Concerns about real-world issues that women face have led some elected officials to question how laws will be enforced in the metaverse and whether people’s definition of consumer privacy will be the same in the metaverse as it is in real life.
"Can you be assaulted in the metaverse? Can your avatar be assaulted? I think the answer is probably yes, but what does that look like in terms of the law? We're going to have a whole range of those kinds of conversations," Rep. Jake Auchincloss (D-Mass.) said in a speech at the State of the Net conference on Feb. 28 in Washington, D.C.
Despite outreach, companies have a ways to go before wider awareness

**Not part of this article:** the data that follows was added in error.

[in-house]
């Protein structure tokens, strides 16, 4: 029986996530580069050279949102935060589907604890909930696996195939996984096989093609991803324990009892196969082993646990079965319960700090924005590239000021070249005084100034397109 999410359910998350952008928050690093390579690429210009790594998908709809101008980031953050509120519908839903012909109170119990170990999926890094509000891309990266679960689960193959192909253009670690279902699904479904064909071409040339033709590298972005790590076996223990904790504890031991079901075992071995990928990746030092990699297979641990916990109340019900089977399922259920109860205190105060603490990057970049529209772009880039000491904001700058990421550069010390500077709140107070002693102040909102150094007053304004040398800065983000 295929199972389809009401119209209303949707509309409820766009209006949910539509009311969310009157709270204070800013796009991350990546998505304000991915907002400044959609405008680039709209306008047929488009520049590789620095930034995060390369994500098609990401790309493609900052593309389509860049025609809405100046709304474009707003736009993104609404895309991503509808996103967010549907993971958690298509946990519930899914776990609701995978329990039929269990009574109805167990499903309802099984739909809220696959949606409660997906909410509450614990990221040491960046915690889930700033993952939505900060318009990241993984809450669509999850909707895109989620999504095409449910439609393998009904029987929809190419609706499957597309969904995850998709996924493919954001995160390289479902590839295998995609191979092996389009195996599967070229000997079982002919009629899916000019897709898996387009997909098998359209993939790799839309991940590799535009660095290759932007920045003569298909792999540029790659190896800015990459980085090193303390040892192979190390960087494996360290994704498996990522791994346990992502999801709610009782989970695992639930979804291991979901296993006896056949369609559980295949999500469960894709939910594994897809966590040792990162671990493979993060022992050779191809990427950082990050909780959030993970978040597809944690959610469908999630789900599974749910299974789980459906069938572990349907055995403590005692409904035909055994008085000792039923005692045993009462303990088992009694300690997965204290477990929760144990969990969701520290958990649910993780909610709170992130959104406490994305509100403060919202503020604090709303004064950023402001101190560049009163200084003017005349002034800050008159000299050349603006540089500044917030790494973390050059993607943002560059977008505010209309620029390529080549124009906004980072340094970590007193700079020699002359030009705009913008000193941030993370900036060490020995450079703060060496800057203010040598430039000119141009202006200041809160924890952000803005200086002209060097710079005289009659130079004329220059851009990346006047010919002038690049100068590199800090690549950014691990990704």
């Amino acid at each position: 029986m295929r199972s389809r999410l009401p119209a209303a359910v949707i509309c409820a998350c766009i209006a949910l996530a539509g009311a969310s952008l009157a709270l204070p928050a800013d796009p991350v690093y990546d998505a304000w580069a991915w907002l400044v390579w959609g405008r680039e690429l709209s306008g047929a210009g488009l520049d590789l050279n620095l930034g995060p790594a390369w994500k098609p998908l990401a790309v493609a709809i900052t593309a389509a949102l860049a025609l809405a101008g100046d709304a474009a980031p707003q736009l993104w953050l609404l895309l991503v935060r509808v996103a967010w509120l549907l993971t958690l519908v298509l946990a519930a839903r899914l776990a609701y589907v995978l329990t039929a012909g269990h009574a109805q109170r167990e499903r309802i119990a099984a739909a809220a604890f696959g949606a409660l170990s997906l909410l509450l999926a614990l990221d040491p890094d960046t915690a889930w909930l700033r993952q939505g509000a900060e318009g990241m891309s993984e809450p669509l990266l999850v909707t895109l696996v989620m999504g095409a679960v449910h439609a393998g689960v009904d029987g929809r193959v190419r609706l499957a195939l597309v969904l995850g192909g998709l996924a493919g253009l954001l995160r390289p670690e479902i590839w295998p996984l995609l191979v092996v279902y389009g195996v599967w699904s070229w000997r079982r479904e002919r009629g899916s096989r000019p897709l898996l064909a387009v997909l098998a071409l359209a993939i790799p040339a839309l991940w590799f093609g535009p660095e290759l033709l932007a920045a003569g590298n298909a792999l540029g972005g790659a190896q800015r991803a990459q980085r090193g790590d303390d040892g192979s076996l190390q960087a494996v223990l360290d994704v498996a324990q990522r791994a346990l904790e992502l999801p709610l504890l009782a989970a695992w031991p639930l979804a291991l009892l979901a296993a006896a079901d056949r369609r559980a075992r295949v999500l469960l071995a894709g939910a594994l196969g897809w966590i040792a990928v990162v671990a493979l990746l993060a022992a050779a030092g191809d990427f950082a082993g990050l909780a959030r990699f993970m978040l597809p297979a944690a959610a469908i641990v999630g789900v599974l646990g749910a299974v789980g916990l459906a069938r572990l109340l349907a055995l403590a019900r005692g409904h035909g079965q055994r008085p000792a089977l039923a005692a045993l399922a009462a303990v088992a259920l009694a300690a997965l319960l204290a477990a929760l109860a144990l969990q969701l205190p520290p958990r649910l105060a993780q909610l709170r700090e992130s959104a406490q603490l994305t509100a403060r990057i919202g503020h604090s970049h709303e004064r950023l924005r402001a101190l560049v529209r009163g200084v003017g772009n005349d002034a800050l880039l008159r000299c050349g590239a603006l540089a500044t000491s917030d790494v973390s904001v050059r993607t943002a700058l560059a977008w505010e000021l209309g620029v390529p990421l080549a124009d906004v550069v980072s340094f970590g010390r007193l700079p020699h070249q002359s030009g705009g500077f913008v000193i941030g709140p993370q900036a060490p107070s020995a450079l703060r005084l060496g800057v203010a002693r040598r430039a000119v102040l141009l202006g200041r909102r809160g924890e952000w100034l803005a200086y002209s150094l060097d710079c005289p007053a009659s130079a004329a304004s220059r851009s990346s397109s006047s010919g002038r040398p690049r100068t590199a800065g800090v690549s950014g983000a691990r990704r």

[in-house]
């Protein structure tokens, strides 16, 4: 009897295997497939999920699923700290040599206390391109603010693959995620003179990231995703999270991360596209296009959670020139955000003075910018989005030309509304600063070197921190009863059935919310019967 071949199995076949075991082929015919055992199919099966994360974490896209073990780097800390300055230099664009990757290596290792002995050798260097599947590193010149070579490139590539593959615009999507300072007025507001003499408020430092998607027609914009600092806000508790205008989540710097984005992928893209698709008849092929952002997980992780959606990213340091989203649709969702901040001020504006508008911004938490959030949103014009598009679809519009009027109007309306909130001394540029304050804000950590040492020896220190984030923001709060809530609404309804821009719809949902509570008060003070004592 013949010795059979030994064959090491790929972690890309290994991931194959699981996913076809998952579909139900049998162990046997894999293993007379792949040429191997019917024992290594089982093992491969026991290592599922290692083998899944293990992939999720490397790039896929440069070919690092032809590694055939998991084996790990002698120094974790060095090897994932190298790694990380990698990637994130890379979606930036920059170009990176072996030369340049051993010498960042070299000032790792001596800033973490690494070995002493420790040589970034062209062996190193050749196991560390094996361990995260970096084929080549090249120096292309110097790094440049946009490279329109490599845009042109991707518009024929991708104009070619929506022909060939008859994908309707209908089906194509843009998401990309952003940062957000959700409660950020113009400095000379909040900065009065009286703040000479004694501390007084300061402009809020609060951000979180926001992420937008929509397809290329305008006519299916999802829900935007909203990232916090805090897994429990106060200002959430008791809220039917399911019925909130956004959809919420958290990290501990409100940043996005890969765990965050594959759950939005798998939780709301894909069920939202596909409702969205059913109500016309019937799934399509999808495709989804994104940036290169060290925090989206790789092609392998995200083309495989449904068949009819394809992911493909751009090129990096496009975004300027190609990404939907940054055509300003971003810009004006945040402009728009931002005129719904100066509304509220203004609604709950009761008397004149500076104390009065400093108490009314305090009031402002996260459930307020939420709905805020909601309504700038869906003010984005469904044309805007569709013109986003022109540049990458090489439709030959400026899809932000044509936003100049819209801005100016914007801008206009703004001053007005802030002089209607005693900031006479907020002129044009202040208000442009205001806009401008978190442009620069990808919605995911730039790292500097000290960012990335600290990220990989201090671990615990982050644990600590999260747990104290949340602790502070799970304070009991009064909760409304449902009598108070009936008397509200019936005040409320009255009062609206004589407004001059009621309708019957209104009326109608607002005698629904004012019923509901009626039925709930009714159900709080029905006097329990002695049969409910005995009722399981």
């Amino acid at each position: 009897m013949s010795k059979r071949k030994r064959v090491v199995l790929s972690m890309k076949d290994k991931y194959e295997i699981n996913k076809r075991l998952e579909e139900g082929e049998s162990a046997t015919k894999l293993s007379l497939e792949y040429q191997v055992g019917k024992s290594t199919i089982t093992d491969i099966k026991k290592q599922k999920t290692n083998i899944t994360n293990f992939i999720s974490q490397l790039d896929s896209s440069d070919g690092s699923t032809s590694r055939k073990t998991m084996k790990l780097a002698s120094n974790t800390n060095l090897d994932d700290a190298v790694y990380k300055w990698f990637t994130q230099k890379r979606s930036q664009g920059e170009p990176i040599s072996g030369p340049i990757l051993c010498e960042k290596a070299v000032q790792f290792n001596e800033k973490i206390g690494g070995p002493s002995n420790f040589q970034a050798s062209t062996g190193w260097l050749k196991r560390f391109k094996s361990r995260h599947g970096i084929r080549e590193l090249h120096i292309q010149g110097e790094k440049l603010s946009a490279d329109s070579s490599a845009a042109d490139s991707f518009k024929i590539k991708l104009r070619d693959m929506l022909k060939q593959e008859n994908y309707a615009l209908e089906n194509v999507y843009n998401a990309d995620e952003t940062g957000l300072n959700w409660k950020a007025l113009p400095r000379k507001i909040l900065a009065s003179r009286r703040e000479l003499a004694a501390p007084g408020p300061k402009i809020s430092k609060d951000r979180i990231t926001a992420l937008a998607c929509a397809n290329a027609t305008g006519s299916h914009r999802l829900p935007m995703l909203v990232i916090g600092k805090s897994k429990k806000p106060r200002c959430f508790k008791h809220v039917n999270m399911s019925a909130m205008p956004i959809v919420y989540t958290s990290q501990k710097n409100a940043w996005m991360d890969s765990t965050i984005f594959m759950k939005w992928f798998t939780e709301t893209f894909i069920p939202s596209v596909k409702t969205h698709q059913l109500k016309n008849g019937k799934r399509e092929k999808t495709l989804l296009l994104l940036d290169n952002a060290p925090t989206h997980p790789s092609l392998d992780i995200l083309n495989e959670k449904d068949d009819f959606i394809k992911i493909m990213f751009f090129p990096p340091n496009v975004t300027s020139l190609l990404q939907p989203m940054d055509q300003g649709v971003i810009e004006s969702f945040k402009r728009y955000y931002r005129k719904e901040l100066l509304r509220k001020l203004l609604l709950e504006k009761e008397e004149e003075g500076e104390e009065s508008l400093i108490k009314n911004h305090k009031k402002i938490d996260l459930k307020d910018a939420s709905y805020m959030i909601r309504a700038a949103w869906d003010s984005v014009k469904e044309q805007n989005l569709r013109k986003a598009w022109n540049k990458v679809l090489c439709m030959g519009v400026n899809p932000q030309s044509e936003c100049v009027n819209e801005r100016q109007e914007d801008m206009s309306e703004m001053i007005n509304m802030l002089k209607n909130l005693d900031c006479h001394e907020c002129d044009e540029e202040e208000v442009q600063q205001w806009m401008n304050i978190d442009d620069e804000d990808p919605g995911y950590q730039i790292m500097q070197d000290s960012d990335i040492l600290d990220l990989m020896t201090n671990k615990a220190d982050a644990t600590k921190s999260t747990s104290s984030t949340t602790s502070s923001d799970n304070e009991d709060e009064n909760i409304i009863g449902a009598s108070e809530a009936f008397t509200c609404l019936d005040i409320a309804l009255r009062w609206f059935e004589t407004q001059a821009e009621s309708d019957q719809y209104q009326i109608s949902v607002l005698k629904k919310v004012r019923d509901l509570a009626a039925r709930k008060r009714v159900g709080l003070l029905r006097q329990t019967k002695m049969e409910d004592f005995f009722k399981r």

When it comes to general public awareness, however, companies have a long way to go to widespread awareness of the metaverse. Among all consumers, 36% said they had heard “a lot” or “some” about the metaverse, while fewer than 3 in 10 said the same about Meta’s initiatives.
2 in 5 Adults Have Heard 'Nothing at All' About the Metaverse
But there is evidence that some aspects of the metaverse are entering the public consciousness. Meta’s Oculus app was downloaded approximately 2 million times globally in the days after Christmas, and became the most popular app on Apple Inc.’s App Store and the most popular free app on Alphabet Inc.’s Google Play Store in the United States over the holiday, according to data from Sensor Tower.
And roughly a third of the public said it was interested in Meta's Horizon Worlds and Workrooms platforms, shares that are roughly on par with interest in the metaverse generally.